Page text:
Brophy Family and Youth Services is taking the rental crisis plaguing the south-west into its own hands.
Through a new initiative, the social service is looking to find five landlords in five months to give young people searching for a home the opportunity to enter the market through a private or real estate agent rental agreement.
Youth support worker Peta Finnegan said the service was hoping to start conversations with landlords about what it would take for them to open the doors to young people in desperate need of a roof over their heads.
"This came about through a team planning day where the staff realised we needed to do something proactive about the ongoing issues and increasing challenges of the rental market," Ms Finnegan said.
"It's a desperate time. Young people are couch surfing or forced into overcrowded dwellings. We're just trying to do something to give them a look into the property market and to have them considered.
"There are plenty of examples where someone who was couch surfing has a successful tenancy. We need to know from landlords, what will it take to consider these young people as tenants?"
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Ms Finnegan said many of the young people Brophy worked with across the region had applied for upwards of 20 individual private rental properties and competed with 30 to 40 other applicants each time.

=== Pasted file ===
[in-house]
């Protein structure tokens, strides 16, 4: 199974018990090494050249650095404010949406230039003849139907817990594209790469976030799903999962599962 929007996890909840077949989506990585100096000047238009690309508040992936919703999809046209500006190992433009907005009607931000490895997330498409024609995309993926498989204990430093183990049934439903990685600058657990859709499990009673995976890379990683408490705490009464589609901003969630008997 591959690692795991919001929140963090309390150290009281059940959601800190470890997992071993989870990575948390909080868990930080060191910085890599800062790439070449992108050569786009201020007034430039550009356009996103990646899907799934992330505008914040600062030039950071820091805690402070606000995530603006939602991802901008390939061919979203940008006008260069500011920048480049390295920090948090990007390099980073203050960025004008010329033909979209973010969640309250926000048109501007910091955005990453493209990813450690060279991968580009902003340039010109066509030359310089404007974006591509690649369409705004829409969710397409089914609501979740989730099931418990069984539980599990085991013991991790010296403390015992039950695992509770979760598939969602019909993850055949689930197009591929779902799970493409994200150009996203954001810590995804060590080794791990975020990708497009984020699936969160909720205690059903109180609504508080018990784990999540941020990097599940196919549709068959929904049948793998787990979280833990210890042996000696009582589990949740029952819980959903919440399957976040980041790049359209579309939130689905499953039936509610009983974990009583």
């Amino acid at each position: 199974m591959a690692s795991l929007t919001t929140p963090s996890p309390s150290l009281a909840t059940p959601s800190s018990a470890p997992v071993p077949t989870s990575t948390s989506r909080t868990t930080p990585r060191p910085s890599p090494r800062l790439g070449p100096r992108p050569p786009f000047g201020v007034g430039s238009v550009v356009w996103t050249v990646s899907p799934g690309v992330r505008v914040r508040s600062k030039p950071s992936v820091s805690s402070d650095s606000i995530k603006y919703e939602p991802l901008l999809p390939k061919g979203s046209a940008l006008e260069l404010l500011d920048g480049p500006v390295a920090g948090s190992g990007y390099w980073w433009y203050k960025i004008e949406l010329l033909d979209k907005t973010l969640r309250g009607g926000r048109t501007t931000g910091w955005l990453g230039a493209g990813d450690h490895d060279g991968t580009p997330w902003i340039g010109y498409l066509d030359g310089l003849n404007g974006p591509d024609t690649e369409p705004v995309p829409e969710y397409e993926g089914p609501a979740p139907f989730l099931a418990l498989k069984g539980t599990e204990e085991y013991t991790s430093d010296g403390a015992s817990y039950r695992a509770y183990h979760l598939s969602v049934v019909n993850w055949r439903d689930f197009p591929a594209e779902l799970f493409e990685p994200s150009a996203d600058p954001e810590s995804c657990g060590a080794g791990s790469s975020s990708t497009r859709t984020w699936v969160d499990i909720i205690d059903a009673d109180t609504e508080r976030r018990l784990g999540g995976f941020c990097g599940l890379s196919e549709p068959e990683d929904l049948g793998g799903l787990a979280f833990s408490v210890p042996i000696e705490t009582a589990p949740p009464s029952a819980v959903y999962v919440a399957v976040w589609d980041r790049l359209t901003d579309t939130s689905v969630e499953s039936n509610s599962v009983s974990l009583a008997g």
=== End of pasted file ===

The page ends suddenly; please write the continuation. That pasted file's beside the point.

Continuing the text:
Because of either their age, lack of rental history and/or current housing situation the young people were often overlooked.
She said there could often be misconceptions about why young people were couch surfing which could lead to them not being considered as a suitable tenant.
"The young people we work with come from a variety of backgrounds with a diverse range of skills and qualities; they are students, workers, parents and job-seekers," she said.
"Some of these young people come with rental history; some are starting out for their very first time. All of them are seeking a landlord or property manager who is willing to provide them with the opportunity they need to fulfil their potential by offering them stable accommodation.
"There is no obligation the landlords we speak to will have to rent their property to our young people. This is simply about opening the conversation."
The initiative coincides with Youth Homelessness Matters Day on Wednesday.
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